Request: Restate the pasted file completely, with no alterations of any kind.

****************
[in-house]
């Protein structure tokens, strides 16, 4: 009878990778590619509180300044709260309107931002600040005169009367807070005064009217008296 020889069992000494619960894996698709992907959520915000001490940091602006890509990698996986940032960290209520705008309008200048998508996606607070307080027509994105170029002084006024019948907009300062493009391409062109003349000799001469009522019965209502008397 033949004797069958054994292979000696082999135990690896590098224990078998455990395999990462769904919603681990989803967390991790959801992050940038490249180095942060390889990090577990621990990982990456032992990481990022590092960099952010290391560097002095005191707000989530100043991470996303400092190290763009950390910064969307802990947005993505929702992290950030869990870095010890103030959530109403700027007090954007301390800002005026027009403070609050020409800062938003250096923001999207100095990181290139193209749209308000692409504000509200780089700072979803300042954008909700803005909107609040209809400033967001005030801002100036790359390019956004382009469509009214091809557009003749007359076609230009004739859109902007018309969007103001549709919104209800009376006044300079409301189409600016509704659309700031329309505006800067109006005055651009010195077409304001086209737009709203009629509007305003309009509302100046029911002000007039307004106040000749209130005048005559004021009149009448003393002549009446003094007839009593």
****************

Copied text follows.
[in-house]
């Protein structure tokens, strides 16, 4: 009878990778590619509180300044709260309107931002600040005169009367807070005064009217008296 020889069992000494619960894996698709992907959520915000001490940091602006890509990698996986940032960290209520705008309008200048998508996606607070307080027509994105170029002084006024019948907009300062493009391409062109003349000799001469009522019965209502008397 033949004797069958054994292979000696082999135990690896590098224990078998455990395999990462769904919603681990989803967390991790959801992050940038490249180095942060390889990090577990621990990982990456032992990481990022590092960099952010290391560097002095005191707000989530100043991470996303400092190290763009950390910064969307802990947005993505929702992290950030869990870095010890103030959530109403700027007090954007301390800002005026027009403070609050020409800062938003250096923001999207100095990181290139193209749209308000692409504000509200780089700072979803300042954008909700803005909107609040209809400033967001005030801002100036790359390019956004382009469509009214091809557009003749007359076609230009004739859109902007018309969007103001549709919104209800009376006044300079409301189409600016509704659309700031329309505006800067109006005055651009010195077409304001086209737009709203009629509007305003309009509302100046029911002000007039307004106040000749209130005048005559004021009149009448003393002549009446003094007839009593």